Please know that if you are currently grieving — even if it’s an intense, unrelenting, overwhelming, all-consuming, catastrophic grief — you will survive, too. So take that deep breath when the universe allows it, and trust that you will learn to live again — in peace.

Ride the Thunder: The Art of Transforming Your Life
About one year ago, my partner had a serious health problem. He was diagnosed with pneumonia, and he had to stay in the hospital for an entire month. Facing financial problems (something which is inevitable these days) and fearing for your partner’s life is not an easy situation and certainly not one that you anticipate or are prepared for. You can’t deal with one problem at a time, in this case; you don’t have the option. So, what do you do?

What I did, was ask for help from a higher being (or higher spirit or guide, you can give it any name you like). That wasn’t very difficult for me, because I happen to believe in the spiritual plane and have read many interesting books on the subject — including the ancient Greeks, Plato, Pythagoras and the pre-socratic philosophers.

All of them, in their own words, described the infinite nature of spirit that also exists in man and woman. We have the answers. We know what has to be done. We know how we should be reacting. We just need to connect, which is an entirely different matter, because we all have our own way to connect to things and don’t need to follow in somebody else’s footsteps. Some of us might connect through our work and others through family or any other way.

The main thing, though, is to be aware of something that is greater than the everyday problems we face (or than the things that we believe to be important). There is something higher, and we are connected to that, we are a part of that. But, still, it takes a life threatening situation to realize it.

I lived day-by-day, pushing myself, asking for guidance, making mistakes, searching for solutions, connecting to people and feeling a wind behind me taking me farther. There is no easy way, but “easy” might be a fantasy word.

So, why do we have to go through all of these difficulties? I believe we need to because this is how we become better. We need to learn to “run faster” than our problems, the pain, the obstacles. We need to become Hermes with wings in our feet. We need to broaden our thoughts; we need to incorporate in them the spirit.

When Zeus sends a thunder down on you (to create a poetic picture in what otherwise is pretty agonizing) he sends you a message: “This is the way”. The thunder opens up a road for you, and if you want to go through the situation alive, you have to ride the thunder. Failing to do that means you have to go through the situation again and again, until you decide to act in a certain way.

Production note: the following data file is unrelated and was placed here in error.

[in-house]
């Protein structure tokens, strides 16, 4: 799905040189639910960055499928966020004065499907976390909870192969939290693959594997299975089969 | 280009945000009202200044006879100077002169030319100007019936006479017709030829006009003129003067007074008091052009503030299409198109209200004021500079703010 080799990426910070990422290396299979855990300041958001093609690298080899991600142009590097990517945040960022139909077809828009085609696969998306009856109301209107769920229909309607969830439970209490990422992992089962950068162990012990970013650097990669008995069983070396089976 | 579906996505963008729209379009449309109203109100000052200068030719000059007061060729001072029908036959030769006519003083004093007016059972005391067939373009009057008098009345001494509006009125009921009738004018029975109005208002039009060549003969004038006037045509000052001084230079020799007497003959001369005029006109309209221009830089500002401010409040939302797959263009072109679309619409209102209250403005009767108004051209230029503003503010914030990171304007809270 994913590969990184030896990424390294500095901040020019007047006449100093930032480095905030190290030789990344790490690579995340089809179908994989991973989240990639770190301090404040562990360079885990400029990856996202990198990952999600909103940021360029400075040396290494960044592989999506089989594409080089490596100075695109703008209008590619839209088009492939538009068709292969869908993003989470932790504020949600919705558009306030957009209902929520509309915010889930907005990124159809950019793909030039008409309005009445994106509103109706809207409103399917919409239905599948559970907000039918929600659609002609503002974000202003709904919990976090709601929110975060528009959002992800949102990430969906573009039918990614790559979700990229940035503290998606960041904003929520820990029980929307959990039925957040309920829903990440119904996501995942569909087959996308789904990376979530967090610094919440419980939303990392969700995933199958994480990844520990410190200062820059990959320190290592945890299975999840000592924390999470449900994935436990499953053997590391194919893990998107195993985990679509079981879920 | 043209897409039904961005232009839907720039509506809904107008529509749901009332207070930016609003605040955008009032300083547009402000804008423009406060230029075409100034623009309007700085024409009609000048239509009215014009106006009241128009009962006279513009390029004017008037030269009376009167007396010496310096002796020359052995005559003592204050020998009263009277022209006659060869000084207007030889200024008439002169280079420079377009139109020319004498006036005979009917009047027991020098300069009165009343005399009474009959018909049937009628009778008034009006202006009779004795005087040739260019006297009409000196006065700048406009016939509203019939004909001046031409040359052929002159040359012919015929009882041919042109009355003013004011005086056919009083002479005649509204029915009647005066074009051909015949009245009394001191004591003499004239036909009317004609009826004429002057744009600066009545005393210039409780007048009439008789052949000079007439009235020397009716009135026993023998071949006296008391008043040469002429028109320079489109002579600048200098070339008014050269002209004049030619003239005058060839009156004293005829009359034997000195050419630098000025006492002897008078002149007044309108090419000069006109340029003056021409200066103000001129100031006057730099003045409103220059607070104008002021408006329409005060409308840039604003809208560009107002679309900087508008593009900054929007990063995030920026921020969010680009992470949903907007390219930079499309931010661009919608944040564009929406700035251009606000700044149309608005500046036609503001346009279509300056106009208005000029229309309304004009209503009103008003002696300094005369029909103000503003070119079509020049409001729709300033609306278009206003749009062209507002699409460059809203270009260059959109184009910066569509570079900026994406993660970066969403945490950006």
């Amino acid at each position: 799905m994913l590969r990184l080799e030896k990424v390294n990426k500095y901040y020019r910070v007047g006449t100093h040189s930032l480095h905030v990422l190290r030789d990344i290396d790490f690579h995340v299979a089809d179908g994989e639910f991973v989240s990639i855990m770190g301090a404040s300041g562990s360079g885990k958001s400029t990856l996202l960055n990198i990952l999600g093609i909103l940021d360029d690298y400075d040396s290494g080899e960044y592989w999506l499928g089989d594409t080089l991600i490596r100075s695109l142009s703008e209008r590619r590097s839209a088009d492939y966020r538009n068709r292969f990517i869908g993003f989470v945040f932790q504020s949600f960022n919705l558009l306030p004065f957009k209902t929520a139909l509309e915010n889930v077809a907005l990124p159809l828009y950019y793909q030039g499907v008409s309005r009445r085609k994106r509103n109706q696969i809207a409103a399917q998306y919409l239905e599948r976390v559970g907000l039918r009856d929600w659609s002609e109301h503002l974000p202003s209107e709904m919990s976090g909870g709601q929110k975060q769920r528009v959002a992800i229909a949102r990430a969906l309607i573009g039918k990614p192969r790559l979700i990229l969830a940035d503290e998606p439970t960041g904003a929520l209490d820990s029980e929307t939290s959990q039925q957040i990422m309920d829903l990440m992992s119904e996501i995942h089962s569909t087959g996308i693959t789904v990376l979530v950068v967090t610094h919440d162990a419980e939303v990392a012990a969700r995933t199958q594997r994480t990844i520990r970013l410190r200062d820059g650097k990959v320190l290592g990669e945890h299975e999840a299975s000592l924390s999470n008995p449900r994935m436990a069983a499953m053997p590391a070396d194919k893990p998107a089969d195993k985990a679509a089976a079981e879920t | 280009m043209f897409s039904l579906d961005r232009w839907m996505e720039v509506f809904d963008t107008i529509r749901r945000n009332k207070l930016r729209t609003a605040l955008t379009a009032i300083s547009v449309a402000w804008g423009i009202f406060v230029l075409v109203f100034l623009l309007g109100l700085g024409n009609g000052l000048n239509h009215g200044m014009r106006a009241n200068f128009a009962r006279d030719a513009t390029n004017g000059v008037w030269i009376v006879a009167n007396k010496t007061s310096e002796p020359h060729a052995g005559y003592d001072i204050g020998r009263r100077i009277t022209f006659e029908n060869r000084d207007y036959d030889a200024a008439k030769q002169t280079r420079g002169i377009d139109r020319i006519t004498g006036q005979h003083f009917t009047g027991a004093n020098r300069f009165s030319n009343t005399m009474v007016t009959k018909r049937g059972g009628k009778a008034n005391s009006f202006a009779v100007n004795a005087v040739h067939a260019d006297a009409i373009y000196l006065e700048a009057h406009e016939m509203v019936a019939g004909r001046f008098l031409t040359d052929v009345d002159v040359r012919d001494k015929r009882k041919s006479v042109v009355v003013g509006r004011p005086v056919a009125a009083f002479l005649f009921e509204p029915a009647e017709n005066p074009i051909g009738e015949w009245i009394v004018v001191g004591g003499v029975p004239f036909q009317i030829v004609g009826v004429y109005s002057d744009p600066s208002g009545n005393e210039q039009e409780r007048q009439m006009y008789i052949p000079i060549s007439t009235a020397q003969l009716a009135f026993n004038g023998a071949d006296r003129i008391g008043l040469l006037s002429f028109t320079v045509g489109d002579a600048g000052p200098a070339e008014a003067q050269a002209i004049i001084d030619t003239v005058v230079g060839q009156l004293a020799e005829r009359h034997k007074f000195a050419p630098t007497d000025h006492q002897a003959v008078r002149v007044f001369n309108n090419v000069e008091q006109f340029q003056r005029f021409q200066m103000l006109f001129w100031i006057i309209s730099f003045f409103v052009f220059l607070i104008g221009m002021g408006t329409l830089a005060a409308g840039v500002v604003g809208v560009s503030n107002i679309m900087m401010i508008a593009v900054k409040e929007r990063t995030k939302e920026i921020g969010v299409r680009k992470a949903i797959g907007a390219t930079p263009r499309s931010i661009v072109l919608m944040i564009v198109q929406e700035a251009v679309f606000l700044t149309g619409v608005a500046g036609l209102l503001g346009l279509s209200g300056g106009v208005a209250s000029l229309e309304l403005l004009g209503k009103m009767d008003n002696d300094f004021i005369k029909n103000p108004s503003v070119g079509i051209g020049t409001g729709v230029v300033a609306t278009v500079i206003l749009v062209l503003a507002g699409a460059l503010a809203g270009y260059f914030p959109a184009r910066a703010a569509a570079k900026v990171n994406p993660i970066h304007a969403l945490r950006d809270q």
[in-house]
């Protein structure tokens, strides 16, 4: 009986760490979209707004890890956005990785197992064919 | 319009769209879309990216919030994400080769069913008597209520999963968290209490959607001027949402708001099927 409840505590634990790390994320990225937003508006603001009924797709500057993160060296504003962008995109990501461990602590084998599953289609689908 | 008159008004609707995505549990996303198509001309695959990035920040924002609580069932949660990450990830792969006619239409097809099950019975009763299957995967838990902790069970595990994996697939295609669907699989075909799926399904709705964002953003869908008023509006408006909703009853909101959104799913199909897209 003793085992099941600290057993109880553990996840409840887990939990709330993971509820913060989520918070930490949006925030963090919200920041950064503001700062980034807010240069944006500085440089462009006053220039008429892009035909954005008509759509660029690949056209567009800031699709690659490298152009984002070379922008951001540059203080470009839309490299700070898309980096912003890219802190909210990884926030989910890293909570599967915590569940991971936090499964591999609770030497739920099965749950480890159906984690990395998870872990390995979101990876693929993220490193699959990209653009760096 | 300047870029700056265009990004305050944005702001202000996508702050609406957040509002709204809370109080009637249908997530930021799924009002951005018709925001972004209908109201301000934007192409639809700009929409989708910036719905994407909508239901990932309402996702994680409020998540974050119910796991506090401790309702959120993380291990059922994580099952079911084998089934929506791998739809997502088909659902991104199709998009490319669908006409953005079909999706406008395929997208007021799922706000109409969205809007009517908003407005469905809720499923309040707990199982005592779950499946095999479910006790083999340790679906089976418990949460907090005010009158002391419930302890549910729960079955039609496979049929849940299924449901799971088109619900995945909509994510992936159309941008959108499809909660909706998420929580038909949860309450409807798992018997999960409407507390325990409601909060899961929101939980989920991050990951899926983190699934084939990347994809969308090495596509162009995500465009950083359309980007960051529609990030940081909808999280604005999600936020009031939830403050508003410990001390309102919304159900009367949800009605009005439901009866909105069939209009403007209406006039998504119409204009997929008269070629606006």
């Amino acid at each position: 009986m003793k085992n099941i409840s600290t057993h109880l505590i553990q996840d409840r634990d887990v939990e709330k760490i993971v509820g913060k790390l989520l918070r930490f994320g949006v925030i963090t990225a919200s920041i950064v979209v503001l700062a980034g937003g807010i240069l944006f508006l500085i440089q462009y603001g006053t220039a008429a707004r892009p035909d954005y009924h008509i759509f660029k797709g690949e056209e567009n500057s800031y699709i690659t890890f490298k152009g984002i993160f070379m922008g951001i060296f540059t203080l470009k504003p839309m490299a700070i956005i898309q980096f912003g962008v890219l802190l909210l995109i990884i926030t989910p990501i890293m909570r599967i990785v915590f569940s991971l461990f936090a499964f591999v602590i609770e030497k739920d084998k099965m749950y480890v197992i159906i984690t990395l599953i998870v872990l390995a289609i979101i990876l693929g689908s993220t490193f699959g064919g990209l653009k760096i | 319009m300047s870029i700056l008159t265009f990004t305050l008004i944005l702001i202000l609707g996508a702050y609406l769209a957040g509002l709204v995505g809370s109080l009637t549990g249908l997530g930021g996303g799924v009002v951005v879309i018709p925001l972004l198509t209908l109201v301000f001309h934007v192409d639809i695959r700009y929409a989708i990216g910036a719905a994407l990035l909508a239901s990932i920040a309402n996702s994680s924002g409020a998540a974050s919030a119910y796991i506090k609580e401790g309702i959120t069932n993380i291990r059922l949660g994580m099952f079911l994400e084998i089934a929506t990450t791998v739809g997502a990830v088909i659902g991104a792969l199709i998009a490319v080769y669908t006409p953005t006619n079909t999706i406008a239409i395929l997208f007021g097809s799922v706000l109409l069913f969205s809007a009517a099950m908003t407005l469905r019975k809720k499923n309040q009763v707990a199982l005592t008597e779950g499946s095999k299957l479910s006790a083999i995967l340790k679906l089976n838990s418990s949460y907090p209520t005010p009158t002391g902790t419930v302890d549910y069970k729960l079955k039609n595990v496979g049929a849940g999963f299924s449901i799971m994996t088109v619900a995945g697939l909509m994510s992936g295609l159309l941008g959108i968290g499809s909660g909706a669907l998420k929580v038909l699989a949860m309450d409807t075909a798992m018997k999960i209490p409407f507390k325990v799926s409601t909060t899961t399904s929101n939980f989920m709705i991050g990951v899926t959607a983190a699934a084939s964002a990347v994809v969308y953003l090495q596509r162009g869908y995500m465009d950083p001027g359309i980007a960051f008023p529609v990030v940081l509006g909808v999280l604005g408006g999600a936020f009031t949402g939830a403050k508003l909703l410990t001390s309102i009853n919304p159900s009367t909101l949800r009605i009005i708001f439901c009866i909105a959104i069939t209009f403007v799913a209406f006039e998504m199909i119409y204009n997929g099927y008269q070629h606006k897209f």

What helped me through the hurricane was an inner voice coming from a place unknown to me, like the “daemon” of Socrates. For the question, “How can he get over his illness and get well again?” the answer was: “He needs to remember his true self.”

To do that one has to follow these three steps:

Step 1: Take the garbage out of the house — get rid of all of the things that you know no longer serve you. These could be ugly thoughts, negative feelings or even objects that take too much of your space.

Step 2: Take a good look at yourself. Look as if you have never seen yourself before, and ask yourself: “Who am I really?”

Step 3: Awaken the spirit inside you, because there is a divine self in you who is fast asleep. When you do this you can contact the higher power because it listens only to its equal — it can only listen to the divine spirit inside you.

When you take these three steps, you can acquire power, genius, alertness, consciousness and protection for you and your kin (and a desire to help your fellow men and women). This is the first and simplest initiation.

What my inner voice told me is that we need to stay focused on our truest self. When we stray from our core self, we fill ourselves with anger, anxiety and stress, which affects our mental and physical health.

The only way to be creative is to get in touch with our true self. And we get in touch with the true self only when we get rid of all the “garbage” that we have collected over time. In this way, what you become after going through all the difficulties you encounter in life is actually an initiated person.

So, my partner got better and had to start all over again, feeling weak but also stronger, no matter how contradicting that sounds. Life, after all, is full of contradictions and men and women have to go through it with the knowledge that nothing is in vain, nothing is by accident and we are all destined to be the best we can.

More Money Isn’t Going To Make You Happy
How important, if at all, is having more money for our happiness and well-being? Unsurprisingly this question stimulates a lot of opinion and debate. But are people accurate in their predictions about the benefits of having money?

A new study published in the Journal of Positive Psychology highlights that people are often mistaken in how spending our money might benefit our lives. People are prone to forecasting errors – that is, they mistakenly predict future events to be better or worse than they actually turn out to be.